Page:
Amelanchier species are known by several different common names including serviceberry, Juneberry, and shadbush or shadblow, the latter two because their spring bloom coincides with shad returning to rivers along the Atlantic seaboard. Amelanchier is a member of the rose family (Rosaceae); taxonomic references differ on how many species are in the genus (thanks to frequent hybridization and genetic variability within species), but the majority of the 20 or so species are native to North America.
Amelanchier species [pdf] vary in habit from thicket-forming shrubs to single or multi-stemmed small trees. Cultivars of small-tree species, especially downy seviceberry (A. arborea) [pdf], Allegheny serviceberry (A. laevis), and hybrids of the two (A. x grandiflora), are readily available at nurseries and make excellent additions to the landscape.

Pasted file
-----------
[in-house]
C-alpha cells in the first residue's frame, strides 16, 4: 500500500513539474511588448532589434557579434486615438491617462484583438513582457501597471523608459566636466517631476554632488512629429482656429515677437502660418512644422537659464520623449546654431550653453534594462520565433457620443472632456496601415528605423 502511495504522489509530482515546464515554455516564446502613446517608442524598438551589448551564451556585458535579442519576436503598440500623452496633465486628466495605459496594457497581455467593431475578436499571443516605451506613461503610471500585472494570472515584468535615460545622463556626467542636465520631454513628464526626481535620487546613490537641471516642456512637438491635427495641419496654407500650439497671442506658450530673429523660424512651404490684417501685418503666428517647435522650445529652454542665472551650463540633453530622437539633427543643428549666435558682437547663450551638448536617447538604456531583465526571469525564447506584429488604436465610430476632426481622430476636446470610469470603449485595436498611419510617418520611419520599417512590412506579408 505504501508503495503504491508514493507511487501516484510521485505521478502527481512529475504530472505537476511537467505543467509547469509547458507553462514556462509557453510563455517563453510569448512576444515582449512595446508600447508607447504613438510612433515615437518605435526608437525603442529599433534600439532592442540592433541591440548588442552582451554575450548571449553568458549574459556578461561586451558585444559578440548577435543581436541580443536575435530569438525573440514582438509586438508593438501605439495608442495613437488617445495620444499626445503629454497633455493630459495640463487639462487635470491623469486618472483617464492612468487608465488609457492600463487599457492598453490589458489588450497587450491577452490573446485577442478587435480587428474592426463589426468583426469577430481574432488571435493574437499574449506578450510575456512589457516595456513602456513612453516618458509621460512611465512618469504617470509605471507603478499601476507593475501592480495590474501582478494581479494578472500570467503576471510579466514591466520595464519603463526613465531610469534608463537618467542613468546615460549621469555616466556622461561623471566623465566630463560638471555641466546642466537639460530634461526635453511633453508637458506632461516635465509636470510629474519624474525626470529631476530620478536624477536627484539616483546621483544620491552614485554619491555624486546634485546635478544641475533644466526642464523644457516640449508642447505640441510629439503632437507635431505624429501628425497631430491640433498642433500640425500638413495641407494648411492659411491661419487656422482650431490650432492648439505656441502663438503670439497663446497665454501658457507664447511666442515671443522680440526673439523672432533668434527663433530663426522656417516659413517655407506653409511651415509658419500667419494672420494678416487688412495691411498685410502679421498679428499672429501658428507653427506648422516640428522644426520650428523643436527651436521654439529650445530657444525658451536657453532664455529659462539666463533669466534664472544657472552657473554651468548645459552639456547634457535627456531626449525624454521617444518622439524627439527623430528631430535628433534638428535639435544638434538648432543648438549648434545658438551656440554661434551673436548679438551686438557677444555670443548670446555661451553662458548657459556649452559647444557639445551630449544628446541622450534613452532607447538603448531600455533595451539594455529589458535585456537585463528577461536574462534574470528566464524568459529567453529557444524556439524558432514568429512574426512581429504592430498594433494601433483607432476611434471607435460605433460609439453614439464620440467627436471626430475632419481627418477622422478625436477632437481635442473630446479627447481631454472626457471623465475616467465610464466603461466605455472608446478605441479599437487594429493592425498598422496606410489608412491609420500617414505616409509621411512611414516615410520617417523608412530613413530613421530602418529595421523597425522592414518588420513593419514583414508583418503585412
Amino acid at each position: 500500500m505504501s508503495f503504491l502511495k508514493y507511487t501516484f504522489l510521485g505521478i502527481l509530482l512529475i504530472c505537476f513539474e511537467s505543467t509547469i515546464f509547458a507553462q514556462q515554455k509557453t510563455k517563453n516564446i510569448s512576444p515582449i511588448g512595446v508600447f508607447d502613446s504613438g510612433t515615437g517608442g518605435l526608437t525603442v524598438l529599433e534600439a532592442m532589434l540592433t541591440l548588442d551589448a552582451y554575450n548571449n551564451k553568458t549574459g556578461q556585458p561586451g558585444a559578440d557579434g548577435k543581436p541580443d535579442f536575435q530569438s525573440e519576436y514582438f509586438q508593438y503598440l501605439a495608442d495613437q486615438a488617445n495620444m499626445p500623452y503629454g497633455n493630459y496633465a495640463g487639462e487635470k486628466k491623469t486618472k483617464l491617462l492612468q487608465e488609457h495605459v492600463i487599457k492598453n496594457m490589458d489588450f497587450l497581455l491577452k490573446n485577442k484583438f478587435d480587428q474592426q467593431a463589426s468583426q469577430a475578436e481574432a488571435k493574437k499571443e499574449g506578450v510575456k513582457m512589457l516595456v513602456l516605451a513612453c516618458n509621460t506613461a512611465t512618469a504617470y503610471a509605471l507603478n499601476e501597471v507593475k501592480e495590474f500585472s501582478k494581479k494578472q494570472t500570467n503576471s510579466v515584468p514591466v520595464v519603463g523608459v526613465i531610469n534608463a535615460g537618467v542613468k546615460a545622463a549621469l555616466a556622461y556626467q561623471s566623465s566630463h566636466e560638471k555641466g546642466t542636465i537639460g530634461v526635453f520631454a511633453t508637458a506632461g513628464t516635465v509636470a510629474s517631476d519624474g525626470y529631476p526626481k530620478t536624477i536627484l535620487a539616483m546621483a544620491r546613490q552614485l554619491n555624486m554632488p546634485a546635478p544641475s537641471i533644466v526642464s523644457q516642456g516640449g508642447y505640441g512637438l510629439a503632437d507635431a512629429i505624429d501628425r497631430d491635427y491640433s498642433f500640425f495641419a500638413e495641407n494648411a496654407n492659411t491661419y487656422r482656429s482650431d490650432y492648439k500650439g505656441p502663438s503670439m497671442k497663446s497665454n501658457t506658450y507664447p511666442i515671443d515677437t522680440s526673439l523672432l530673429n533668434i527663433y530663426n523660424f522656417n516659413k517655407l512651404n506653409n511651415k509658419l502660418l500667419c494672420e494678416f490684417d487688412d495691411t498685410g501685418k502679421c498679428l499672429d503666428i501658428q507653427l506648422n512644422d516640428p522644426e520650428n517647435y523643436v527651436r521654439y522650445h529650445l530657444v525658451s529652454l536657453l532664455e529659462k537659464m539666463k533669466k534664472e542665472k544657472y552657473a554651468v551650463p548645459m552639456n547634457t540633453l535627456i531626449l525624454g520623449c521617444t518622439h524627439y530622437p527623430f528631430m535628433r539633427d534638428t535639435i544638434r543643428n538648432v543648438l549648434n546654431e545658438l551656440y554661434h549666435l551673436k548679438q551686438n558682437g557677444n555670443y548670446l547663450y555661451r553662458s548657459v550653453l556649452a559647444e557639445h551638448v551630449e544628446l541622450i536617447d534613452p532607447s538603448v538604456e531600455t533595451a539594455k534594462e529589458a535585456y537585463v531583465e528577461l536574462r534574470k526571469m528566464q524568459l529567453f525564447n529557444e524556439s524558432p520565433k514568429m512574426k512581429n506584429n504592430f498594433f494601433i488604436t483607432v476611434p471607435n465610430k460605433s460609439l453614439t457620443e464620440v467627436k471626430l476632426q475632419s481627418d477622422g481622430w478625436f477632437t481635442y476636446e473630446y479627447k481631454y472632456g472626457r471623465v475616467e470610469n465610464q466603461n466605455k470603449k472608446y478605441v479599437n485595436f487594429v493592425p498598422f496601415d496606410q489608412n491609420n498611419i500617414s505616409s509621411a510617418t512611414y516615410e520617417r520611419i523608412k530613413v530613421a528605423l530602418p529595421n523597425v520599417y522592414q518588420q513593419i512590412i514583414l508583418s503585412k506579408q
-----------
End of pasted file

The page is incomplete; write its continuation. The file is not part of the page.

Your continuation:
Serviceberries put on a showy though fairly short-lived display of white flowers in early to mid spring before or with foliage emergence. The one-quarter- to one-half-inch diameter fruits mature from green to red to deep blue purple and are readily eaten by many bird species including robins, bluebirds, cedar waxwings, catbirds, and mockingbirds. To human taste, serviceberry fruits can vary from insipid to delicious, depending on species and individual plant. Some people prefer a good serviceberry to a blueberry (just be prepared for the small, crunchy seeds in serviceberries). Saskatoon, or western serviceberry (A. alnifolia), is cultivated commercially for fruit production in the western U.S. and parts of Canada.
Fun fact: The “berry” in serviceberry is a bit of a misnomer, since Amelanchier fruits are pomes [pdf] (as are apples, pears, and firethorn [Pyracantha] fruits) rather than true botanical berries (like grapes, gooseberries [Ribes], and, believe it or not, tomatoes).
Nancy Rose, editor of Arnoldia